But Erdoğan is pushing for more concessions, especially from Sweden. Some of the demands are wholly unrealistic, such as a request to extradite 130 purported “terrorists” to Turkey. As experts pointed out, Turkey operates under a pretty shaky definition of terrorism, and things that Erdoğan might consider terrorism look a lot more like freedom of speech in Sweden. Additionally, even in things like extradition, Sweden and Finland can’t just arbitrarily arrest people; it has to go through the judicial system, and the accused have due process.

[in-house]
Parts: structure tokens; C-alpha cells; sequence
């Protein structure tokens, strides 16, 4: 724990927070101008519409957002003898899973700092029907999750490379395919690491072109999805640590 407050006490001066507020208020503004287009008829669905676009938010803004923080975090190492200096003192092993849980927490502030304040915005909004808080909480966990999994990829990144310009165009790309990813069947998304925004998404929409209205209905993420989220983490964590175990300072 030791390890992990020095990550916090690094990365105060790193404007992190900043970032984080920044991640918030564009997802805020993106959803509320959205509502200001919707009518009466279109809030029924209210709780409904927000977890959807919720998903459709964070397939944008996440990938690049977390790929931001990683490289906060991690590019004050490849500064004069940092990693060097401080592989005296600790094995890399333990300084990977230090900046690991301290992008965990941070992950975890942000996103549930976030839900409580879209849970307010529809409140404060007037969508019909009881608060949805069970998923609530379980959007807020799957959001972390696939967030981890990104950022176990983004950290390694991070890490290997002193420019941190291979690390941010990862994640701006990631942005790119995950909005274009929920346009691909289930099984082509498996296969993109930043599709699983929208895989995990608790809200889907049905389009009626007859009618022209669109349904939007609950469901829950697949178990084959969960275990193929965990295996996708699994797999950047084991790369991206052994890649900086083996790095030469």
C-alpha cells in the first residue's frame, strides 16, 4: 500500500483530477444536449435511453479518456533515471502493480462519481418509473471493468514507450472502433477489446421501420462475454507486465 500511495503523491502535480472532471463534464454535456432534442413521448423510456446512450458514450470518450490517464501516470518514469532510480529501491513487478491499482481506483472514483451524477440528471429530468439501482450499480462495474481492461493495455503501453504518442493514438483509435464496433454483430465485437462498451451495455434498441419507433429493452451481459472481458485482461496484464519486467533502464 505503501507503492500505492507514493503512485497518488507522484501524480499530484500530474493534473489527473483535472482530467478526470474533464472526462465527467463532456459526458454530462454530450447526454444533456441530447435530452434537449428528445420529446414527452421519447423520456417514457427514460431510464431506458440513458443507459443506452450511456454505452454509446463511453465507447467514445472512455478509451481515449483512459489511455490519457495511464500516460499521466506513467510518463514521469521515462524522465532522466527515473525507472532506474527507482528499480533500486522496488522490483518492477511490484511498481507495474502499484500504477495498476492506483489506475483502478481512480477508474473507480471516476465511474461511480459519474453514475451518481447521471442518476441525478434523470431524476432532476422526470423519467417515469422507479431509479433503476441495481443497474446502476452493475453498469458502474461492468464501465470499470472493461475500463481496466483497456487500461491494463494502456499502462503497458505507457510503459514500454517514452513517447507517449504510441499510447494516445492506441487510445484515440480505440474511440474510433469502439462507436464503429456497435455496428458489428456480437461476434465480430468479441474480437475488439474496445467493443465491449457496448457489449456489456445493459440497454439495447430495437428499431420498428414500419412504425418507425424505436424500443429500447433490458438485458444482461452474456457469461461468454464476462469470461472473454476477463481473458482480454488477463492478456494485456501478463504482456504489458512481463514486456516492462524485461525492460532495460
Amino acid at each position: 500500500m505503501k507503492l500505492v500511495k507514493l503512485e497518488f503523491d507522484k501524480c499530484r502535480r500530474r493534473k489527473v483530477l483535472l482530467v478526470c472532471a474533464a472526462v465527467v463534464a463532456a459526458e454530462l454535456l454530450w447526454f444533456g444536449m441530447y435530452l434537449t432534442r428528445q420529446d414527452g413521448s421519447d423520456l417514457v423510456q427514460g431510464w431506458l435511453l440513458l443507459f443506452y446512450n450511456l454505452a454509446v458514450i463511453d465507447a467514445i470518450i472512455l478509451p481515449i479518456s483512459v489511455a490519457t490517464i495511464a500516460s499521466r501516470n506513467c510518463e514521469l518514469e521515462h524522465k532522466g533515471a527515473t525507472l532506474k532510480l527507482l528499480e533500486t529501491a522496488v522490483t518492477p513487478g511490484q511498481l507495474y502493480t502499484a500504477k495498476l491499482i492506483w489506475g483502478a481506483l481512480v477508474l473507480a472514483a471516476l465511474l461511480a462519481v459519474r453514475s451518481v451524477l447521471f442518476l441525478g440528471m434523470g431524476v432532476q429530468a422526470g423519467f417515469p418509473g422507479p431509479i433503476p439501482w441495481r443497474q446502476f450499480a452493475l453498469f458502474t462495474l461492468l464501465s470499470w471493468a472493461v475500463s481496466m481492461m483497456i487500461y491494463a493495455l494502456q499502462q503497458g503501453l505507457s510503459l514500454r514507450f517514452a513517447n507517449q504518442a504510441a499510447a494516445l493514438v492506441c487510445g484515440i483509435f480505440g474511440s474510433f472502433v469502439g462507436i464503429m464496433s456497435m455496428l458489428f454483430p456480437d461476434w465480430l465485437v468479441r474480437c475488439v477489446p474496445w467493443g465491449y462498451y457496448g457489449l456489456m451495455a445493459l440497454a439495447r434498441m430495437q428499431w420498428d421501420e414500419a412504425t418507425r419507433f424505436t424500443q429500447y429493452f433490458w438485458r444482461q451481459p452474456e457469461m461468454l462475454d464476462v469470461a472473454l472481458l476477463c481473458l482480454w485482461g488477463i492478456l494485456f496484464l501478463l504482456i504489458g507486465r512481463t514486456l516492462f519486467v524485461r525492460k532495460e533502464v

Then, recent anti-Turkey protests in Stockholm and the burning of the Quran by one far-right protester have soured talks even further. Turkey condemned the burning as “anti-Islam,” with the Turkish Foreign Ministry saying that allowing such acts “under the guise of freedom of expression is completely unacceptable.” Turkey then scrapped talks with Swedish officials.
Sweden also condemned the act and the protests (which were actually anti-NATO protests). “This act plays directly into the hands of Russia and weakens our country, and it happened during the most serious security situation since the Second World War,” said. Swedish Foreign Minister Tobias Billström. (The book burner was reportedly funded by a journalist with Kremlin ties.) But, at the same time, Sweden said, the whole thing wasn’t actually against Swedish law, even if they were angry about it, too.”